"Pan's Labyrinth" Film Review
By: Nathaniel Simpson
Coming off the success of the first "Hellboy" movie, Guillermo Del Toro turned to the fantasy genre to write and direct "Pan's Labyrinth". The film, which follows young Ofelia (Ivana Baquero), combines the fantasy genre with war, showing the terrifying nature of both genres.
When Ofelia's mother, Carmen (Ariadna Gil), marries terrifying Captain Vidal (Sergi Lopez), they move in with him in his gloomy and depressing headquarters. Carmen is extremely pregnant with Vidal's child, forcing Ofelia to help take care of her ailing mother. When she follows a fairy one night, she encounters a faun (Doug Jones, who also plays the horrifying Pale Man in the middle of the film), who informs her that she's the lost princess of the Underworld. He tasks her with three challenges to prove her worth, that involve her to venture into the dangers of the real and fantasy world.
Del Toro is incredible at capturing the imagination and terror of both worlds. The war-stricken Spain is terrifying due to the amount of evil in the hearts of the cruel soldiers and war generals. The fantasy world, on the other hand, is full of both good and bad monsters. I assume Del Toro is symbolizing the real world in his fantasy world, yet the fantasy world is much easier to distinguish the good guys from the villains.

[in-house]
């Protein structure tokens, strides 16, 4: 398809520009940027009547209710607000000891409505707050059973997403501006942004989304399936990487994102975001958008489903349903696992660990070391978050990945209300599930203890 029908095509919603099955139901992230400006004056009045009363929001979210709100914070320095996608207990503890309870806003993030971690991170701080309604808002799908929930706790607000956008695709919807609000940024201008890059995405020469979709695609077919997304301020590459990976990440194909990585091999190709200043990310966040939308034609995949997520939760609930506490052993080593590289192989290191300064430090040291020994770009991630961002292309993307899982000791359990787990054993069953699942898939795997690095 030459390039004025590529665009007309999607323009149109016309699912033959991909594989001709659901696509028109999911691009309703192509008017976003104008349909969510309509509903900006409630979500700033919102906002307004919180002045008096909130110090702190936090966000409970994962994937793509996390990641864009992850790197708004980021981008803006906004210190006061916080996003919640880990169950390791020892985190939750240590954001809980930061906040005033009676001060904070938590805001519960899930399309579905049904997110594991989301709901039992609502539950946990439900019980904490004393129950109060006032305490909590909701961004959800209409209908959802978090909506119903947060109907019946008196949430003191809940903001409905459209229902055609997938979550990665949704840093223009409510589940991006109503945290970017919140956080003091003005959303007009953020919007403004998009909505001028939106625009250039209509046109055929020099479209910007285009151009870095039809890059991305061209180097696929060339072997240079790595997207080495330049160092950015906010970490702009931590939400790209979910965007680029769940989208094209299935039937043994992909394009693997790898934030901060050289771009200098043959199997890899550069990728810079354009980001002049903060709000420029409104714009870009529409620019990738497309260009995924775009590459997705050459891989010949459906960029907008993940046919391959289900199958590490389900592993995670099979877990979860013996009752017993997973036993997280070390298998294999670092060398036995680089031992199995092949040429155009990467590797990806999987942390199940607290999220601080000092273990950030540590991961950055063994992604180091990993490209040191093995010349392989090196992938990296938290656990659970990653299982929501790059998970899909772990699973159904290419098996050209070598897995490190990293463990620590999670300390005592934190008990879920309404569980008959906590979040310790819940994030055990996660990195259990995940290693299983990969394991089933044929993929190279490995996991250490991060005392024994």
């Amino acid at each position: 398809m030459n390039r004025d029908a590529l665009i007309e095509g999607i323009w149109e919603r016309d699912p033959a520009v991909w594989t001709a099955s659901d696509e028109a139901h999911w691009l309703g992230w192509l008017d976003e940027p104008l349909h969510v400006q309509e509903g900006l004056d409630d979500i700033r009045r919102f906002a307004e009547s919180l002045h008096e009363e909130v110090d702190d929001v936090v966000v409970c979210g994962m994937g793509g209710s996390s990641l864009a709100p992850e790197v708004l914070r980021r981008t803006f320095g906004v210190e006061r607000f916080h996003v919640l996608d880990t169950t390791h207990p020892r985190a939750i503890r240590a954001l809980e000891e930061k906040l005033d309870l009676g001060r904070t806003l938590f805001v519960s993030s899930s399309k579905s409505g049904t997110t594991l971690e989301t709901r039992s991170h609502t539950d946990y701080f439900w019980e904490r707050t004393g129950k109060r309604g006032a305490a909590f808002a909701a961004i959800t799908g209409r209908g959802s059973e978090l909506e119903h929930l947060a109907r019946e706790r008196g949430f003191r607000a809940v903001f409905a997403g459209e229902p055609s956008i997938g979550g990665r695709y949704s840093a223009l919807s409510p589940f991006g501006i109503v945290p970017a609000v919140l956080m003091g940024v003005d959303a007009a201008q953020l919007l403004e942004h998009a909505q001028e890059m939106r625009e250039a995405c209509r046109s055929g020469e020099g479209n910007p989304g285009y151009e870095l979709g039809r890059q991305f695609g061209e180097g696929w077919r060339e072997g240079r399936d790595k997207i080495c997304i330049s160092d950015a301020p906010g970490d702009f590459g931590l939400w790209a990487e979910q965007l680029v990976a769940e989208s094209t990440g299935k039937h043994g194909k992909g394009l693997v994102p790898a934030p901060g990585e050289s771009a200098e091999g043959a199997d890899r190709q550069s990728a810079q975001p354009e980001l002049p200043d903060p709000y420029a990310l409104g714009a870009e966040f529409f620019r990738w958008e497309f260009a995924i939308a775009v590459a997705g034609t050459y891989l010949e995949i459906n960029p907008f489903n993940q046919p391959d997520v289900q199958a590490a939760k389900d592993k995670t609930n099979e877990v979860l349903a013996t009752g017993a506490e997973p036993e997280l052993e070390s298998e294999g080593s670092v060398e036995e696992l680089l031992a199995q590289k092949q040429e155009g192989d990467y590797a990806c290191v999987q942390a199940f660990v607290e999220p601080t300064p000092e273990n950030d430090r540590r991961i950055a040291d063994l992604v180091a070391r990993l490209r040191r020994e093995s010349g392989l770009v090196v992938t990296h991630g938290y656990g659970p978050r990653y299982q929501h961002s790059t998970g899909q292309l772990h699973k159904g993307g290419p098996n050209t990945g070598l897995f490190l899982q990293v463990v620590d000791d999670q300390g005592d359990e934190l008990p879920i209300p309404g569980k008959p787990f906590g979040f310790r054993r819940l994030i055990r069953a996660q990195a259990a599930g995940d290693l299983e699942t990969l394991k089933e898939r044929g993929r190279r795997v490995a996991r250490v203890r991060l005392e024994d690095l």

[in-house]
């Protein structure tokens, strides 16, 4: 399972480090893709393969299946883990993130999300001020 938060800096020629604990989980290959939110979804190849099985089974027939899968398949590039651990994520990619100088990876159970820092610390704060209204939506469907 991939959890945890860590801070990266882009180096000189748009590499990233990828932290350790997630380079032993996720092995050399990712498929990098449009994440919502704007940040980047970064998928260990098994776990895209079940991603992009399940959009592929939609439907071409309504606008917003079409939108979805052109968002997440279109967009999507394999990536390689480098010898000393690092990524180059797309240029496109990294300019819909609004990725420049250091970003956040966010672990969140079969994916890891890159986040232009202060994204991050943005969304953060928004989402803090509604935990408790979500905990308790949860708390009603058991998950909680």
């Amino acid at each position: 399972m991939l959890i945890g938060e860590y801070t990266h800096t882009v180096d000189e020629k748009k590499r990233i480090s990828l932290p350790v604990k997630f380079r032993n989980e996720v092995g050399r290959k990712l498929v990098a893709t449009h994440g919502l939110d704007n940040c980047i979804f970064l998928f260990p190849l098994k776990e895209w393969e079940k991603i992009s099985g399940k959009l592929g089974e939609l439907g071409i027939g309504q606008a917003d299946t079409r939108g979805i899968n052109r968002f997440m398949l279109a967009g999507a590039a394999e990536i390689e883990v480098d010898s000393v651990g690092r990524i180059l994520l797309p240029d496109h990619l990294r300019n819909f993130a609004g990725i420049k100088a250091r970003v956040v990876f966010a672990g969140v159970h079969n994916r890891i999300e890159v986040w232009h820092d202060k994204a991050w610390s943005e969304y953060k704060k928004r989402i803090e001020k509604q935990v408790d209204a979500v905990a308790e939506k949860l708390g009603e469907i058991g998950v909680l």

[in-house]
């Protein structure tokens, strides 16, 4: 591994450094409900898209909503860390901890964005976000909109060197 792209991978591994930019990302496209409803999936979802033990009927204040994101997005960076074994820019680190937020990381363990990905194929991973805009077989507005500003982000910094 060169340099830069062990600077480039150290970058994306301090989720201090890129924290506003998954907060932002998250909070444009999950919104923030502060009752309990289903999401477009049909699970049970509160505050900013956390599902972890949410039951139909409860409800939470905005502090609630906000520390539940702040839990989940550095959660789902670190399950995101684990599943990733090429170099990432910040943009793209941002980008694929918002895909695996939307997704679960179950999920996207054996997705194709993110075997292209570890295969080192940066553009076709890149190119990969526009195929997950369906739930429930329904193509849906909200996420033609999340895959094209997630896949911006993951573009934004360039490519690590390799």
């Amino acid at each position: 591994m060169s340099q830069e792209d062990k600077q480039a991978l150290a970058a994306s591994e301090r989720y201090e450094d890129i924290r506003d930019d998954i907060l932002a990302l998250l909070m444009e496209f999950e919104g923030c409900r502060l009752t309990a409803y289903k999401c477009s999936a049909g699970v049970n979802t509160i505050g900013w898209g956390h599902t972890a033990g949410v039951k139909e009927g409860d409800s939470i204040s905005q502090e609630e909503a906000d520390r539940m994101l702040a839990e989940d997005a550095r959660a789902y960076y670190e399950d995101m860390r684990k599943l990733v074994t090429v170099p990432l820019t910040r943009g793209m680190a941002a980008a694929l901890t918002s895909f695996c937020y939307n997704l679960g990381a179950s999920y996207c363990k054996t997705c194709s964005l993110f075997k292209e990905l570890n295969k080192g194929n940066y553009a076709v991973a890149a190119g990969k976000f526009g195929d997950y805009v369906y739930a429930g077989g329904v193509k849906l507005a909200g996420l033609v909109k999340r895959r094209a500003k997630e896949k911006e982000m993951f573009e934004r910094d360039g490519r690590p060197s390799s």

Doug Jones does an incredible job at playing both the Faun in the labyrinth and the Pale Man from the second task. The Faun's appearance is horrifying, yet we don't feel scared by him at all. We rather feel drawn towards the mythical creature, with the promise of sanctuary from the war and killing. The Pale Man, on the other hand, is perhaps one of the scariest creatures ever shot in a fantasy film. The fact his eyes are in the palms of his hands gives the viewers the creeps.
The movie just seems to run on a bit too long. There were a few scenes that seemed to drag, with no end in sight. It felt like Del Toro was more concerned with the real world and the war rather than the fantasy world the film promotes. I would have definitely enjoyed the movie more if there were more scenes and plot details that take place in the labyrinth, rather than the war. However, with that being said, I must mention that Mercedes (Maribel Verdu), who is the servant to Videl, is a great character and perhaps the best in the real world.
The film's ending is definitely left to the viewer's interpretation. Is the fantasy world real, or is it simply the beautiful and intricate imagination of a young child? There is no right answer, and we are left wanting to believe in the happy ending. Whether the film ends happily or not, there's no doubt that Del Toro made a great, fantastical film that will live on as an important film in the fantasy genre forever.